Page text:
Today John Paulk, former leader of a ministry in the US that helps people come out of homosexuality, has made a fateful decision to divorce his wife, re-enter the gay lifestyle, and renounce all his previous work with Love Won Out. As I said in a previous post on this blog, the ex-ex-gay movement and the gay community in general wanted blood and blood is what they have got. I personally feel a great sense of loss for John himself, his wife Anne, and their children. While I commend his being honest about his doubts, I cannot support his recent decisions. He has chosen to betray his family and those who, like me, have looked up to him. I don’t look down on him for having ongoing struggles and doubts because everyone has those too some degree, even well-known high flying Christian leaders. But with doubt and struggle there are answers for those doubts if people wish to see them and work hard at thm. I believe that John, like others who have made such decisions like John Smid and Michael Bussee, has cast aside his inheritance in Christ for a ‘bowl of soup’ (Heb 12:16-17)- a watery meal that doesn’t meet the famished hunger of the spiritual stomach. He may not have done this casually but the outcome is not positive. His decision represents a disregard for his inheritance in Christ and the blessings of his family and ministry. He is, in fact, suppressing that which he knows to be true (Rom 1:18) rather than realising a new truth about himself or God. These decisions war against himself as much as anybody else.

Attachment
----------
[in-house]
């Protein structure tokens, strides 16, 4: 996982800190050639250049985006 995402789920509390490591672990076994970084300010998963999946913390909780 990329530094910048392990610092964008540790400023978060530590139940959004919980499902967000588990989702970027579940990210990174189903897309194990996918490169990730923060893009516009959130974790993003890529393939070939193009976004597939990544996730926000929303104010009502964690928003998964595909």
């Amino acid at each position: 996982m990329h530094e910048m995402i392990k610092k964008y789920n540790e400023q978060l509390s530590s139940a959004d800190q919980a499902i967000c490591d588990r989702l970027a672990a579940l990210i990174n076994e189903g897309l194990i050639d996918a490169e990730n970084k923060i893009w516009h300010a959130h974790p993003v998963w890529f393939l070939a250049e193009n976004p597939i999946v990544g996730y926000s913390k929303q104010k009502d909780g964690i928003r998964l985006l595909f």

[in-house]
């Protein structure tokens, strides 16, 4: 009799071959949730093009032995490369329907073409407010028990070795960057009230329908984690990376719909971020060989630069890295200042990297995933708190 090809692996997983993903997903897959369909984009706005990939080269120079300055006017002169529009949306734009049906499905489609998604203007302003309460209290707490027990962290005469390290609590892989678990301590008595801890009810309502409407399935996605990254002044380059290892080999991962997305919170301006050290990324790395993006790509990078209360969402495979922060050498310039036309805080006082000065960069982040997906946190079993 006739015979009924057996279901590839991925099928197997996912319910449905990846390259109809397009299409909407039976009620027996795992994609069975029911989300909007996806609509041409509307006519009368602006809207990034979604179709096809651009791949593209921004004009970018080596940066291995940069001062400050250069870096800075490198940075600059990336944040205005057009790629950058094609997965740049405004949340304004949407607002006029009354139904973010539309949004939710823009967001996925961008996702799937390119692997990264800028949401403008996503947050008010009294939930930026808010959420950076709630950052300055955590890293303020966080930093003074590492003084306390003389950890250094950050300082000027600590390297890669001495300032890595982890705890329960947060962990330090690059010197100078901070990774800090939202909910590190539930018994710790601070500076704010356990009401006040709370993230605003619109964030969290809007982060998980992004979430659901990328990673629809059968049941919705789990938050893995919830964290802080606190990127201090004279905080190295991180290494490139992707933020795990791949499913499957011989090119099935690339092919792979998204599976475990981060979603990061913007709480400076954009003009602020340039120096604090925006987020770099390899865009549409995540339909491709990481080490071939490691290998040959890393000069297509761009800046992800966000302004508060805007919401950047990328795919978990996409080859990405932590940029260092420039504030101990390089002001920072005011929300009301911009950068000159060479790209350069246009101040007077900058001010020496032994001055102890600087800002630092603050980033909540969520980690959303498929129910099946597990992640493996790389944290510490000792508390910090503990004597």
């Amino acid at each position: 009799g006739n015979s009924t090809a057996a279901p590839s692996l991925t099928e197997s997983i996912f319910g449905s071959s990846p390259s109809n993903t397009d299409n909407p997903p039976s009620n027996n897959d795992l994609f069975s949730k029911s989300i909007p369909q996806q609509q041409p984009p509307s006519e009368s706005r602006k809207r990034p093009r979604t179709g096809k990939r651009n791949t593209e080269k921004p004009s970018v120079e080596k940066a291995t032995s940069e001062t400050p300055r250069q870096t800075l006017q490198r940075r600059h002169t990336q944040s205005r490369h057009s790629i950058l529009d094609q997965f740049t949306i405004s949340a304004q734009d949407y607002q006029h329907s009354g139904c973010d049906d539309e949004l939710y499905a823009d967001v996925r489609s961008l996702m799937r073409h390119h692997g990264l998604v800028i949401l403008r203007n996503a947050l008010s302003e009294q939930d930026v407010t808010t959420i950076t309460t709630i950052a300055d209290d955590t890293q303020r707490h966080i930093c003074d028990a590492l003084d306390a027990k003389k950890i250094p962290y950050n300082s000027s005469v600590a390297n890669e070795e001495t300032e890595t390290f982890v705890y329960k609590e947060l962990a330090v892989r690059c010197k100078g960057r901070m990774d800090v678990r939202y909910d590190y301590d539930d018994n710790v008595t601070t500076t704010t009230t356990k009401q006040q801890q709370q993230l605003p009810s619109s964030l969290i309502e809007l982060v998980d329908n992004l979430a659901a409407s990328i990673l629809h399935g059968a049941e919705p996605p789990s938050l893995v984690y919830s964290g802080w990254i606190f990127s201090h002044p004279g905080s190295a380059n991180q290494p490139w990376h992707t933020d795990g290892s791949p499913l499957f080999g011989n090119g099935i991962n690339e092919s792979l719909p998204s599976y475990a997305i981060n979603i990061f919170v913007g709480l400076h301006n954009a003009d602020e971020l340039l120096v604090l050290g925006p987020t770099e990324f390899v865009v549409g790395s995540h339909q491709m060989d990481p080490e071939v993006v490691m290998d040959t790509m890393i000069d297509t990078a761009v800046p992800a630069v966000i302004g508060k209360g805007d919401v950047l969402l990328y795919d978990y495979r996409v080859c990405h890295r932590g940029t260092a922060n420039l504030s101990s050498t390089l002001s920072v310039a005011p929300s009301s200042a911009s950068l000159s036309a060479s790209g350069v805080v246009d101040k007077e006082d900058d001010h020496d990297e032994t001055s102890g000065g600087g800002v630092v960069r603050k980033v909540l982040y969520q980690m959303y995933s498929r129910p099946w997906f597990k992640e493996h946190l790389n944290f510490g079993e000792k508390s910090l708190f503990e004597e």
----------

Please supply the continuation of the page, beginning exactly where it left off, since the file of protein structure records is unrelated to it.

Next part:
In his statement, John said that in light of his decision he can be who he really is: that is, living as a ‘gay’ man. But this is not who he is because, firstly, no-one is born gay; and secondly, sinful, carnal desires to not define who a person in Christ is. Such desires war against the soul and rob people of life and eternal blessings in God (1 Pet 2:11; Col 3:5; Rev 21:8; Heb 12:14) and no amount of soap-and-bubbles talk about God’s “endlessly flowing grace” and “just loving people” (bereft of a challenge to live in holiness) can redact this truth. God is a holy God who is a consuming fire (Deut 4:24, Heb 12:29) who demands holiness of people, though He is also graceful. The western church is in decline because it is emphasising grace over truth, and this is the same thing that John is doing, I believe, to justify his decision here as others like John Smid have.
John Paulk’s statement surprised me in a way because he said he regretted his work with Love Won Out, that it did caused so much ‘harm’. I found this to be unbelievable, given that his wife Anne, who came out of lesbianism, stood faithfully by his side and has not regressed back into a lesbian lifestyle. In other words, John has been living for the past 21 years with the very thing that defies his own justification for regressing back into sin. There are countless other faithful, well-grounded, and mature witnesses that he could have spoken with (Joe Dallas, Sy Rogers, Frank Worthen, and others) who have had success in living beyond homosexuality. What he is doing is going to amass greater judgement upon himself. That makes no sense to me and it grieves my heart. I don’t know where John is but he seems to be in a very fragile place. I pray that people are able to speak grace AND truth to his heart and that his heart be receptive to it because I believe he can be restored. But for leaders like myself in ministries like Liberty there are many lessons to learn about guarding my own heart and keeping my feet pure as I minister in this very sinful and depraved world where Satan and his agents just love bringing down Christian leaders.